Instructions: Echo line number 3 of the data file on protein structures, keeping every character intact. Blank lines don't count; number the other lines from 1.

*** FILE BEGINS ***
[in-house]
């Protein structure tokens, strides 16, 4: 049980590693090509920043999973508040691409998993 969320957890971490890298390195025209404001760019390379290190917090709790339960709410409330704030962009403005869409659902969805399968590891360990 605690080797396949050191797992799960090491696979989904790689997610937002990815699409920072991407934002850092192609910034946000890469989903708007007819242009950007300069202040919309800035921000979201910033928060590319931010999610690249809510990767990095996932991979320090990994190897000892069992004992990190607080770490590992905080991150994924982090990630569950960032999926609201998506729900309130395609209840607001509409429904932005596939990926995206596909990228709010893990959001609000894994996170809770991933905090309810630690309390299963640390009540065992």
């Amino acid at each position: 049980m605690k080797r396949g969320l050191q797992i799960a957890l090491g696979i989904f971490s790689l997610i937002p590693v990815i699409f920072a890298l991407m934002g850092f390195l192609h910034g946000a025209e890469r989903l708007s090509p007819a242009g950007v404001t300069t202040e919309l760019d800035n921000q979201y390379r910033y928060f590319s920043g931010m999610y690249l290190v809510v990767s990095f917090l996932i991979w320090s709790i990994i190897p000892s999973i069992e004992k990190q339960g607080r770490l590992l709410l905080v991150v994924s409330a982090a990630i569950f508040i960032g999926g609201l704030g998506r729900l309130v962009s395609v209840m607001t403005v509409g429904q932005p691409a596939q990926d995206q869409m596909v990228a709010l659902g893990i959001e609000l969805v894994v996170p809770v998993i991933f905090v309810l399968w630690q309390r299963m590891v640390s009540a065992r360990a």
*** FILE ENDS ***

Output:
């Amino acid at each position: 049980m605690k080797r396949g969320l050191q797992i799960a957890l090491g696979i989904f971490s790689l997610i937002p590693v990815i699409f920072a890298l991407m934002g850092f390195l192609h910034g946000a025209e890469r989903l708007s090509p007819a242009g950007v404001t300069t202040e919309l760019d800035n921000q979201y390379r910033y928060f590319s920043g931010m999610y690249l290190v809510v990767s990095f917090l996932i991979w320090s709790i990994i190897p000892s999973i069992e004992k990190q339960g607080r770490l590992l709410l905080v991150v994924s409330a982090a990630i569950f508040i960032g999926g609201l704030g998506r729900l309130v962009s395609v209840m607001t403005v509409g429904q932005p691409a596939q990926d995206q869409m596909v990228a709010l659902g893990i959001e609000l969805v894994v996170p809770v998993i991933f905090v309810l399968w630690q309390r299963m590891v640390s009540a065992r360990a």